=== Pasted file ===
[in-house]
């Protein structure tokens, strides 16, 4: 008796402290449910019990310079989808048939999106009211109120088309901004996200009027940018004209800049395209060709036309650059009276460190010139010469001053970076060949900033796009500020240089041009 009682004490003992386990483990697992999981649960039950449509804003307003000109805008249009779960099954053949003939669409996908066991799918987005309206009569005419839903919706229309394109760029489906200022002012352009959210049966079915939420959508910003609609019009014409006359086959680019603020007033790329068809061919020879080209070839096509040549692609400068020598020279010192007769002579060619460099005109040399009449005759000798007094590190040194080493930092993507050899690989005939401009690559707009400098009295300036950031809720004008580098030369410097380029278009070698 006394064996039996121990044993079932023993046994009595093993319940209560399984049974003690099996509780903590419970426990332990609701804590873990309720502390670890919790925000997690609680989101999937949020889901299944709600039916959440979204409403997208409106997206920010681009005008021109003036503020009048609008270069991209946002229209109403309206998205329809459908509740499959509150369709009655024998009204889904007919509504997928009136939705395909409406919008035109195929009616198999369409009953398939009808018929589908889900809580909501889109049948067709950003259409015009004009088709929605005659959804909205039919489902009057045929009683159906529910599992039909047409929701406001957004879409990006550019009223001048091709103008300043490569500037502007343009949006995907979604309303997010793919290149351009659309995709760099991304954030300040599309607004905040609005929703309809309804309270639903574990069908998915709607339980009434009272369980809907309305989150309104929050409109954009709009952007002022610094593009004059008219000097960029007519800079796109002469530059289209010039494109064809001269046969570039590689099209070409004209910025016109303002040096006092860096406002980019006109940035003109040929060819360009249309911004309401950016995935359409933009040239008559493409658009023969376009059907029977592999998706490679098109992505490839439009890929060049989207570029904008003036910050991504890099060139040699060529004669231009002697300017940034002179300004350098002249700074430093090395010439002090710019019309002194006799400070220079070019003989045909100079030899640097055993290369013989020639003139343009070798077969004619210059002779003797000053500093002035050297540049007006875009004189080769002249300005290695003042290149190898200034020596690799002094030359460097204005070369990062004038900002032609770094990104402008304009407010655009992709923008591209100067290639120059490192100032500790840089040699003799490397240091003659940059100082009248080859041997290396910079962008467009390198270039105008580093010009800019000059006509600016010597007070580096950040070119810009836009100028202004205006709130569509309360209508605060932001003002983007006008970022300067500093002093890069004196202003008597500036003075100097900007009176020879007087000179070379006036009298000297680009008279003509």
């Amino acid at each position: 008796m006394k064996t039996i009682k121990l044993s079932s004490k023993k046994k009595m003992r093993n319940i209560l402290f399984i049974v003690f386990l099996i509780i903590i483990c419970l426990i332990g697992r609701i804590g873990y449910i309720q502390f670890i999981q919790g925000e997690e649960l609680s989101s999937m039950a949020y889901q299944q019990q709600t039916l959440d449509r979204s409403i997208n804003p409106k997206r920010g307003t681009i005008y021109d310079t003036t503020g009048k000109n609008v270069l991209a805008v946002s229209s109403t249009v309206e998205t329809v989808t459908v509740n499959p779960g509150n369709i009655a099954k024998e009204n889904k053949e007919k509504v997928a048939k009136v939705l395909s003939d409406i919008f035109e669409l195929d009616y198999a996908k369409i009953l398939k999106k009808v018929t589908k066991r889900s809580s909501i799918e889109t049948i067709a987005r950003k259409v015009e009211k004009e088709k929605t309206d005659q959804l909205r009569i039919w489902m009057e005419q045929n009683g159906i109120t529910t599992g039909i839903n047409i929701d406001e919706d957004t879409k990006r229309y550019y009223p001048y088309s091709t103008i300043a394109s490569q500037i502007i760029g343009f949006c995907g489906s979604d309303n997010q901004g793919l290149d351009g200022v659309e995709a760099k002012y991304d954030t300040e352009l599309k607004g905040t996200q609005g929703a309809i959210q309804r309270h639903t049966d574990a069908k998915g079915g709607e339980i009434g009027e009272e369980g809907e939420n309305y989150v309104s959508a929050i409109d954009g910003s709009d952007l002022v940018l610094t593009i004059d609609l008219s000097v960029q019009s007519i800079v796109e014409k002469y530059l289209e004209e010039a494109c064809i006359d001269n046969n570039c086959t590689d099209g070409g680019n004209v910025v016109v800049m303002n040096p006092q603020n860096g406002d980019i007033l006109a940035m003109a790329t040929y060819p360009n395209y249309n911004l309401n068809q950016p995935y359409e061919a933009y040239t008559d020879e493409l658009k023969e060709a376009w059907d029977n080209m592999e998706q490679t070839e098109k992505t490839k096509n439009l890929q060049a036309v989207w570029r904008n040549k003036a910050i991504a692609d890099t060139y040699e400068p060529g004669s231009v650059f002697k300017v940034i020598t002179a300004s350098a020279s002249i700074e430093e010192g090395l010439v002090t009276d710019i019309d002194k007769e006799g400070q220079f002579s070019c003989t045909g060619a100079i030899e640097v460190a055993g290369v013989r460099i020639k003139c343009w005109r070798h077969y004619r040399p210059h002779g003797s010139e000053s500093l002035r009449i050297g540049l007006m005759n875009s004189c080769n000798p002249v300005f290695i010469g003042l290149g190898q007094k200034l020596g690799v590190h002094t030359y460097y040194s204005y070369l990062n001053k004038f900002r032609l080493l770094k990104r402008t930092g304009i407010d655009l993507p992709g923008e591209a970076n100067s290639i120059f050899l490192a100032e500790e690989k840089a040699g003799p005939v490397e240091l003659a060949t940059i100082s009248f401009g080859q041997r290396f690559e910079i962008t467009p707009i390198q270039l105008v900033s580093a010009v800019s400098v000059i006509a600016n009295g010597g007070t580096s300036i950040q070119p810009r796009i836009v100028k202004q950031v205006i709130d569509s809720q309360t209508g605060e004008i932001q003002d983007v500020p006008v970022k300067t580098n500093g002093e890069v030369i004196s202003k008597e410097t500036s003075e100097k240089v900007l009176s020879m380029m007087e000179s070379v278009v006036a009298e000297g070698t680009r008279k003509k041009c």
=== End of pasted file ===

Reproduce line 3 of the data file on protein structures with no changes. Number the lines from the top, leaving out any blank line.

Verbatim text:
């Amino acid at each position: 008796m006394k064996t039996i009682k121990l044993s079932s004490k023993k046994k009595m003992r093993n319940i209560l402290f399984i049974v003690f386990l099996i509780i903590i483990c419970l426990i332990g697992r609701i804590g873990y449910i309720q502390f670890i999981q919790g925000e997690e649960l609680s989101s999937m039950a949020y889901q299944q019990q709600t039916l959440d449509r979204s409403i997208n804003p409106k997206r920010g307003t681009i005008y021109d310079t003036t503020g009048k000109n609008v270069l991209a805008v946002s229209s109403t249009v309206e998205t329809v989808t459908v509740n499959p779960g509150n369709i009655a099954k024998e009204n889904k053949e007919k509504v997928a048939k009136v939705l395909s003939d409406i919008f035109e669409l195929d009616y198999a996908k369409i009953l398939k999106k009808v018929t589908k066991r889900s809580s909501i799918e889109t049948i067709a987005r950003k259409v015009e009211k004009e088709k929605t309206d005659q959804l909205r009569i039919w489902m009057e005419q045929n009683g159906i109120t529910t599992g039909i839903n047409i929701d406001e919706d957004t879409k990006r229309y550019y009223p001048y088309s091709t103008i300043a394109s490569q500037i502007i760029g343009f949006c995907g489906s979604d309303n997010q901004g793919l290149d351009g200022v659309e995709a760099k002012y991304d954030t300040e352009l599309k607004g905040t996200q609005g929703a309809i959210q309804r309270h639903t049966d574990a069908k998915g079915g709607e339980i009434g009027e009272e369980g809907e939420n309305y989150v309104s959508a929050i409109d954009g910003s709009d952007l002022v940018l610094t593009i004059d609609l008219s000097v960029q019009s007519i800079v796109e014409k002469y530059l289209e004209e010039a494109c064809i006359d001269n046969n570039c086959t590689d099209g070409g680019n004209v910025v016109v800049m303002n040096p006092q603020n860096g406002d980019i007033l006109a940035m003109a790329t040929y060819p360009n395209y249309n911004l309401n068809q950016p995935y359409e061919a933009y040239t008559d020879e493409l658009k023969e060709a376009w059907d029977n080209m592999e998706q490679t070839e098109k992505t490839k096509n439009l890929q060049a036309v989207w570029r904008n040549k003036a910050i991504a692609d890099t060139y040699e400068p060529g004669s231009v650059f002697k300017v940034i020598t002179a300004s350098a020279s002249i700074e430093e010192g090395l010439v002090t009276d710019i019309d002194k007769e006799g400070q220079f002579s070019c003989t045909g060619a100079i030899e640097v460190a055993g290369v013989r460099i020639k003139c343009w005109r070798h077969y004619r040399p210059h002779g003797s010139e000053s500093l002035r009449i050297g540049l007006m005759n875009s004189c080769n000798p002249v300005f290695i010469g003042l290149g190898q007094k200034l020596g690799v590190h002094t030359y460097y040194s204005y070369l990062n001053k004038f900002r032609l080493l770094k990104r402008t930092g304009i407010d655009l993507p992709g923008e591209a970076n100067s290639i120059f050899l490192a100032e500790e690989k840089a040699g003799p005939v490397e240091l003659a060949t940059i100082s009248f401009g080859q041997r290396f690559e910079i962008t467009p707009i390198q270039l105008v900033s580093a010009v800019s400098v000059i006509a600016n009295g010597g007070t580096s300036i950040q070119p810009r796009i836009v100028k202004q950031v205006i709130d569509s809720q309360t209508g605060e004008i932001q003002d983007v500020p006008v970022k300067t580098n500093g002093e890069v030369i004196s202003k008597e410097t500036s003075e100097k240089v900007l009176s020879m380029m007087e000179s070379v278009v006036a009298e000297g070698t680009r008279k003509k041009c």